Despite the late response that has, unfortunately, resulted in many needless deaths, a growing number of countries are putting into place measures that are designed to “flatten the curve” of the infection trend. These measures include quarantines, shelter-in-place directives for entire cities, the closing of schools, universities, restaurants, entertainment centers and public events, and the implementation of “social distancing” behaviors that encourage people to limit the number of persons with whom they interact and maintaining a 6-foot space of physical distance. The best available evidence illustrates that these measures will result, over the long term, in fewer and fewer infections (Maragakis, 2020). It is hoped that, if the number of infections can be reduced to a manageable level, this strategy will buy time to develop a vaccine. The corona virus itself is likely to mutate and may become less virulent over time, but this is a great uncertainty.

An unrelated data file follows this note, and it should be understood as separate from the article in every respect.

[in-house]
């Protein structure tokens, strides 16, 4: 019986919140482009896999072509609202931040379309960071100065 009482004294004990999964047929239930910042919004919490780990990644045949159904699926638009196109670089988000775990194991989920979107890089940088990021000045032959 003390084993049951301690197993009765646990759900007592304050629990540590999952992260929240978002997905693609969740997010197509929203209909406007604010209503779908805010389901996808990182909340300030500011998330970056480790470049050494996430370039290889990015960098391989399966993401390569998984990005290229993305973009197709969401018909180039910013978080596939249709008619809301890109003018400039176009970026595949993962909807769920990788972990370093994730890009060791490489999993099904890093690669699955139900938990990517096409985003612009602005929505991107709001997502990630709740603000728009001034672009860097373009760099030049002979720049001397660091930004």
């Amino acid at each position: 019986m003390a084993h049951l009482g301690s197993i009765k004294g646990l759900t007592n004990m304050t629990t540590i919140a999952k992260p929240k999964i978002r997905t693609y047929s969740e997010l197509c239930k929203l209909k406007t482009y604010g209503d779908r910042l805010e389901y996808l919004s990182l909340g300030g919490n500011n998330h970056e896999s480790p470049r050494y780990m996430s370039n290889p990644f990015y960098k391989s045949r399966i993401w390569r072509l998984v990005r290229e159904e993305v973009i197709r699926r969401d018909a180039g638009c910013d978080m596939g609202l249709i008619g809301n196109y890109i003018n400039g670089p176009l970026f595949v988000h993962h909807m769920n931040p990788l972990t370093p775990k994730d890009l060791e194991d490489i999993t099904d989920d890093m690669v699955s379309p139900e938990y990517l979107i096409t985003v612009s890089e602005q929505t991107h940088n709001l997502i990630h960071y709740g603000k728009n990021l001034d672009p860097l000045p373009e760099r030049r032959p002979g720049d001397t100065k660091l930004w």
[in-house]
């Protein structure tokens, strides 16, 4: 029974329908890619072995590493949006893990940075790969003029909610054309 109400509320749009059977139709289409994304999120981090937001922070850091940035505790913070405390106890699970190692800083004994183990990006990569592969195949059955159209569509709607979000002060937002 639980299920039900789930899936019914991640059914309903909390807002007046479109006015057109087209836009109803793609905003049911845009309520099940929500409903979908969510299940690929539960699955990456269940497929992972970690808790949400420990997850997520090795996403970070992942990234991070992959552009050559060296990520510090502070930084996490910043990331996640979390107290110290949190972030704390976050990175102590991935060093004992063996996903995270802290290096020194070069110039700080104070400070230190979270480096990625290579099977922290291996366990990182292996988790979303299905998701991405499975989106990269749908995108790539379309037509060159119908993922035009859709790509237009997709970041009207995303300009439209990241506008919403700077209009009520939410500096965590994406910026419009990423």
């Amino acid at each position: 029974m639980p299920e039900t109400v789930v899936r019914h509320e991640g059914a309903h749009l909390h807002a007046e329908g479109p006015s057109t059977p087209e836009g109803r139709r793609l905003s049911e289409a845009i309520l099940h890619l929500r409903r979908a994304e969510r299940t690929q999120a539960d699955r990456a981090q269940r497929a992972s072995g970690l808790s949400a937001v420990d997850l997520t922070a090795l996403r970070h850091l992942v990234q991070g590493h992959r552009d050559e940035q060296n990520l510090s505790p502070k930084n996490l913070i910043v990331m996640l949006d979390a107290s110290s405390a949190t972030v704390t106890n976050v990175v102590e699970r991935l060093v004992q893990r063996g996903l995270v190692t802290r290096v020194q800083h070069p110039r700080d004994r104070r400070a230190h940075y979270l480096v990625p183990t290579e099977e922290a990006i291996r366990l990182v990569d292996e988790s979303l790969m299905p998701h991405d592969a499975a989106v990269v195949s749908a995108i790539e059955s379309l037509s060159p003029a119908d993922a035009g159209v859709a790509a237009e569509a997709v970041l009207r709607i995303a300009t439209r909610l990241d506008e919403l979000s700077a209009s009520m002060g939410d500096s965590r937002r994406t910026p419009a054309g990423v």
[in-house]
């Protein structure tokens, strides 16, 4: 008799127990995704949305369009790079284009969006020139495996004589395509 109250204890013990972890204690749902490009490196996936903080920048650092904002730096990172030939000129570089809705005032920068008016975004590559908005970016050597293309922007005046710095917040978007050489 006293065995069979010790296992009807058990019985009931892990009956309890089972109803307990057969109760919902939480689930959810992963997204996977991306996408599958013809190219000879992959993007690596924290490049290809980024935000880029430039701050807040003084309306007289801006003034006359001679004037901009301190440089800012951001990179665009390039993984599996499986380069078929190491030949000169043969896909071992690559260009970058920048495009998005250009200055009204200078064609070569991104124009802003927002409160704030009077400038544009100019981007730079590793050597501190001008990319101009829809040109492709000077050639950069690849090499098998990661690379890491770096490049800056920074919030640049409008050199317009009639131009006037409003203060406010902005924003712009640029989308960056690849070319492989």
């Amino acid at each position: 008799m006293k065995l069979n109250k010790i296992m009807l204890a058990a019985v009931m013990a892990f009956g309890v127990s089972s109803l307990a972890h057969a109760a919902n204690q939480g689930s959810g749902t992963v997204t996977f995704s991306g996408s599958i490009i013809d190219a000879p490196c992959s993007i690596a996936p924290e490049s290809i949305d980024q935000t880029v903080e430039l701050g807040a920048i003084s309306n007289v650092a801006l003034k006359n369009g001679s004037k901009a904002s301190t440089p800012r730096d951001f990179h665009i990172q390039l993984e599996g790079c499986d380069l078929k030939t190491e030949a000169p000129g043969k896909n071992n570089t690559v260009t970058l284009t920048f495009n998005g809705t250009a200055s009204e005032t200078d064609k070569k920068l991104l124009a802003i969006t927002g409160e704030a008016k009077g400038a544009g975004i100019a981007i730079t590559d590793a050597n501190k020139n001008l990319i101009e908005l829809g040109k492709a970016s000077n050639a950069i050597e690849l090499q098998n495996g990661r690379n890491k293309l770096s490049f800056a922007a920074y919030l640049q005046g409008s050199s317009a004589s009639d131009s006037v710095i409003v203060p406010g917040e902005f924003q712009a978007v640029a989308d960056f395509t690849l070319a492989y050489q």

Social distancing practices aimed at decreasing the spread of Covid-19 have led to the temporary cessation of traditional “brick and mortar” educational delivery around the world and to temporary work-from-home measures being implemented in a variety of career fields. This has forced many adult educators and human resource development practitioners to make rapid changes in the ways they conduct their work. From corporate trainers and university faculty who are moving educational content online for the first time, to instructional designers who are being called upon to provide unprecedented levels of support to clients moving to online delivery, to HRD staff in medical contexts helping their organizations cope with the impact of Covid-19 on their staffs, to community-based educators who can no longer safely engage with their communities, professionals in our field are facing unprecedented levels of uncertainty, stress, and anxiety. The stresses on adult learners, trainees, and students are likely even greater, as many adults may lack access to computers or smartphones at home, do not have quiet places for study, thought, and writing, and may be caring for their children who are now at home throughout the day rather than in school.